Karavansara

East of Constantinople, West of Shanghai

A quote for today

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I’ve just read an interview with a popular writer in the self-help field. Her books sell like in cartloads, and she claims her success is due to the fact that the Universe sends her messages through car number plates.
Like, she’s walking down the street and sees a certain combination of letters and numbers on a car’s license plate, and its meaning flashes in her mind, and she knows she has to do something – or not to do something.

And, really, anything that floats your boat is fine.

I do not believe the Universe sends us anything – but I believe that sometimes we read or see or hear something that clicks with where our thoughts are going, with the place we are in in that moment, and it feels right.
And maybe it won’t save your life or make your business a success, but it might save you one hour, and that’s enough.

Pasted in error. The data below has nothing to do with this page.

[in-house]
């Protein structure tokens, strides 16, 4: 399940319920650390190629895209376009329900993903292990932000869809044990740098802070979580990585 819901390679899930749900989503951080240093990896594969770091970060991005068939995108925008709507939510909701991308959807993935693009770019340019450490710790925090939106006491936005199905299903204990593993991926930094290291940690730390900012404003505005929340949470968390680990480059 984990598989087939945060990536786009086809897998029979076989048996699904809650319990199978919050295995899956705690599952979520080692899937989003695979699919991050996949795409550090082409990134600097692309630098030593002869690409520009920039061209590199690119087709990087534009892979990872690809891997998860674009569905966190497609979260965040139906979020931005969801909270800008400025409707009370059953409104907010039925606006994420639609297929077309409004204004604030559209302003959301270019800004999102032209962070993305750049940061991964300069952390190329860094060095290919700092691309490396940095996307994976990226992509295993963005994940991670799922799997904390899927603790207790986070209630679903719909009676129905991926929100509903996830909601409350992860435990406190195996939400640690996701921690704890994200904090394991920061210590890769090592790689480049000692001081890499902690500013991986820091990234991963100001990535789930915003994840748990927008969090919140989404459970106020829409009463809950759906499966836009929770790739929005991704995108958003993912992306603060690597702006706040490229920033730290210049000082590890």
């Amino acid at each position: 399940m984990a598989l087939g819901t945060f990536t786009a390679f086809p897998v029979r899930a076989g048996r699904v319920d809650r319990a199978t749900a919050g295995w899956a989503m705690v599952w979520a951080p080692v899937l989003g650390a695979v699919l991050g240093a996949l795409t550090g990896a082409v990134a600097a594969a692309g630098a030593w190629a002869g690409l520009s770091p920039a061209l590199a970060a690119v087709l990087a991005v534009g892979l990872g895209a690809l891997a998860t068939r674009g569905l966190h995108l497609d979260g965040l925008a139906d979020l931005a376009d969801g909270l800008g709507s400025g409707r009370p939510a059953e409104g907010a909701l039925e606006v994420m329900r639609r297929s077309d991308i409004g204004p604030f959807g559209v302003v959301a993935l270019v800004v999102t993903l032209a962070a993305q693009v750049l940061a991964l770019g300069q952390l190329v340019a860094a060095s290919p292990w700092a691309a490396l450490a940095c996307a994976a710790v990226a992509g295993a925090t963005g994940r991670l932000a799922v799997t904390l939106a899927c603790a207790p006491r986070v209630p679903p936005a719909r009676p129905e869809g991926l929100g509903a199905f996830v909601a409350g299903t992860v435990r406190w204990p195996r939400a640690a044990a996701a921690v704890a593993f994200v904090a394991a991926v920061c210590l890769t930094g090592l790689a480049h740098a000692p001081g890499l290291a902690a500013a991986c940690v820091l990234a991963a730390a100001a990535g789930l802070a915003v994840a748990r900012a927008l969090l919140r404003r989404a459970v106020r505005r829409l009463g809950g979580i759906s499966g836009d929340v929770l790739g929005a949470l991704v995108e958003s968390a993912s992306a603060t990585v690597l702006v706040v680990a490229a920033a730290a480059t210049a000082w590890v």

In the end, a license plate, the side of a pack of cornflakes or a holy book, as long as it works is fine with me.

Case in point, I just stumbled on a quote that saved me one skipped lunch and one whole afternoon of useless anger and frustration – that’s a big thing, given my current state of affairs.
The quote is as follows

“The passion for revenge should never blind you to the pragmatics of the situation. There are some people who are so blighted by their past, so warped by experience and the pull of that silken cord, that they never free themselves of the shadows that live in the time machine…
And if there is a kind thought due them, it may be found contained in the words of the late Gerald Kersh, who wrote:”… there are men whom one hates until a certain moment when one sees, through a chink in their armour, the writhing of something nailed down and in torment.”

― Harlan Ellison, The Essential Ellison: A 50 Year Retrospective

Harlan Ellison said it, and it’s enough for me.
Now, lunch.

Author: Davide Mana

Paleontologist. By day, researcher, teacher and ecological statistics guru. By night, pulp fantasy author-publisher, translator and blogger. In the spare time, Orientalist Anonymous, guerilla cook.

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